They think it's all over. It is now. The last Welsh Question Time in this parliamentary session (which ends this week) has taken place.
So what did we learn? Elfyn Llwyd doesn't have an iPhone (least surprising news of the day). Southend East MP David Amess has Welsh relatives (arguably slightly surprising). And the Speaker called a Conservative MP a "silly man" for "chuntering from a sedentary position" (again, quite low on the shock factor).
Welsh Secretary David Jones managed to slip the Tories' "long term economic plan" slogan into his first answer (to Mr Amess).
For some reason, perhaps the recent Eurovision song contest, Europe dominated many of the exchanges. Labour's Owen Smith tried to get David Jones to praise the EU. Mr Jones talked about the benefits of "a free trade area" and criticised the EU for "top-down meddlesome interference".
Mr Smith accused Mr Jones of being out of touch with the views of Welsh business on membership of the European Union. Mr Jones said he spoke to Welsh business more than Mr Smith. Mr Smith said one in seven jobs in Wales depended on membership of the EU. Mr Jones said the Conservatives would offer a referendum on EU membership.
Mr Jones also resisted the temptation, unusually, to fan the flames of the row between the Welsh and UK governments over who pays to electrify the South Wales valleys lines. He talked instead of hoping that negotiations between the two governments would be fruitful.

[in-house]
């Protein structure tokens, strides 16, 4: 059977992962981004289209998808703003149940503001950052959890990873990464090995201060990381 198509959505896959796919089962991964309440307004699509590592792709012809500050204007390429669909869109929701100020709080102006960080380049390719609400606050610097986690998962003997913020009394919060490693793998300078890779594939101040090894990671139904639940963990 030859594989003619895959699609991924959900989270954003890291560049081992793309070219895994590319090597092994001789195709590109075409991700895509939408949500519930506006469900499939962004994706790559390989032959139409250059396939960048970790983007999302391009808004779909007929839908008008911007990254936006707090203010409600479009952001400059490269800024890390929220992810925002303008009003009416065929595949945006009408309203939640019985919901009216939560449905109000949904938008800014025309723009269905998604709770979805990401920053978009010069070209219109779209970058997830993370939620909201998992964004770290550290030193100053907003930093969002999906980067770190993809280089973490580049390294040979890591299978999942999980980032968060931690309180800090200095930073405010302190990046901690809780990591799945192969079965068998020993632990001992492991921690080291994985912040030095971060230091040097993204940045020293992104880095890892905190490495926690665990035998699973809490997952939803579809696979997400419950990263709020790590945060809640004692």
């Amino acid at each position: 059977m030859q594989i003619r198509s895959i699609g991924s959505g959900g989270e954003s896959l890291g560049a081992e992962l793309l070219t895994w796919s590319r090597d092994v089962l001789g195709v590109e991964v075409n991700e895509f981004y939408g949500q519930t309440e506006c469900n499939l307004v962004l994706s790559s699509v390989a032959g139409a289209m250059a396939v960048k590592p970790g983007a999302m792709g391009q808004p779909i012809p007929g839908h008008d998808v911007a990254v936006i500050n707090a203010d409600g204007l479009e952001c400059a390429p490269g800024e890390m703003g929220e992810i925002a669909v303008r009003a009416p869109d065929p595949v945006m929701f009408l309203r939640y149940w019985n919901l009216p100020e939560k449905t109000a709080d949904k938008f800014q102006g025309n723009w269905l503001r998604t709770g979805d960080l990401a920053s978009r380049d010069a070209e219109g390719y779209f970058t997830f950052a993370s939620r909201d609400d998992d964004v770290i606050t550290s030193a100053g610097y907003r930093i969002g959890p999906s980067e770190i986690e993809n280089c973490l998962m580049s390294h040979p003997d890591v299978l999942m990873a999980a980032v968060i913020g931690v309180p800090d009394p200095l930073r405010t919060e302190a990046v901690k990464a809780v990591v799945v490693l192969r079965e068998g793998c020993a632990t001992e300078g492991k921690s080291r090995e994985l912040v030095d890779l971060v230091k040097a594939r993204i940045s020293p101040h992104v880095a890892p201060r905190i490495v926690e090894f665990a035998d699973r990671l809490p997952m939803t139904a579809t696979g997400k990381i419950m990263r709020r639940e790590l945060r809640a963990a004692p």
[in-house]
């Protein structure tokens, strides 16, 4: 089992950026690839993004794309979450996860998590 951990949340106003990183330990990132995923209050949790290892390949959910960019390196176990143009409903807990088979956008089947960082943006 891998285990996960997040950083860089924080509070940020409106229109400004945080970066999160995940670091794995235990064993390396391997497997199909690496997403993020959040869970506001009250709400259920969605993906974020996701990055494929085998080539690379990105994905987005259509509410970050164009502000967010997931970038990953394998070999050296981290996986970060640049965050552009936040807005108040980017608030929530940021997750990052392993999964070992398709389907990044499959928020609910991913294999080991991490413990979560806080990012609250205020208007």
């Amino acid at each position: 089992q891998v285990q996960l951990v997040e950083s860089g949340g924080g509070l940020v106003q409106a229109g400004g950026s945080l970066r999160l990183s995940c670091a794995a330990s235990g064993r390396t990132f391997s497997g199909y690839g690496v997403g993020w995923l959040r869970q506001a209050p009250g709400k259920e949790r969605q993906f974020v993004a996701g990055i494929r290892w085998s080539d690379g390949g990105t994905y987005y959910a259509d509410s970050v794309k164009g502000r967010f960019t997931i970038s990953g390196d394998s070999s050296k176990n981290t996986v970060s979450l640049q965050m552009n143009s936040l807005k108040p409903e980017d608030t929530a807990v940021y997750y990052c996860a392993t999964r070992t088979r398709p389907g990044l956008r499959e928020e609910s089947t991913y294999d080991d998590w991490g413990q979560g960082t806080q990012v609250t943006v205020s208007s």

The Speaker's first reprimanded of the day was given to Ogmore's Labour MP Huw Irranca-Davies, for fiddling with his iPhone and not paying attention when called to ask his question.
But it was Elfyn Llwyd's "revelation" that he doesn't have an iPhone that prompted a barely audible (to my ears) contribution from the Conservative side that wasn't appreciated by the Speaker. He accused Michael Fabricant (whose Welsh relatives are better known than Mr Amess's) of "chuntering from a sedentary position".
That didn't have the desired effect so John Bercow continued: "Order! Order! The intervention was of no value. Order!! Order!! Be quiet. Silly man". Hair-raising stuff - or it would be, if Mr Fabricant possessed hair that could be raised.
Along with other MPs, Plaid Cymru's parliamentary leader was concerned about cross-border movements. In particular, the travels of the Welsh Black cattle, who are on the native breeds endangered list in Wales, but not in England. Mr Llwyd explained that meant pedigree Welsh cattle had less value east of Offa's Dyke. "This is a restraint of trade against Wales," said Mr Llwyd, who wanted a change of policy in England. "It's unfair, it could be actionable."
Wales Office Minister Stephen Crabb was sympathetic to what he called "an entirely fair and sensible point". The Welsh black was a fine example of Welsh quality produce, said Mr Crabb, who promised to look into the issue with his English colleagues.
That prompted Montgomeryshire Tory Glyn Davies to promote his constituency's own produce through a question to Minister Crabb."Are you aware," asked Mr Davies, "that on June 11th some of the best produce possible from Wales will be on display and available for MPs to sample in the Jubilee Room when we'll be holding Montgomeryshire Day."
Mr Crabb was indeed aware of the day - and the date - and encouraged MPs from both sides to head along to the Jubilee Room "to sample some of Montgomeryshire's finest produce". If Welsh MPs are absent from Prime Minister's Question Time that day, you'll know where to find them.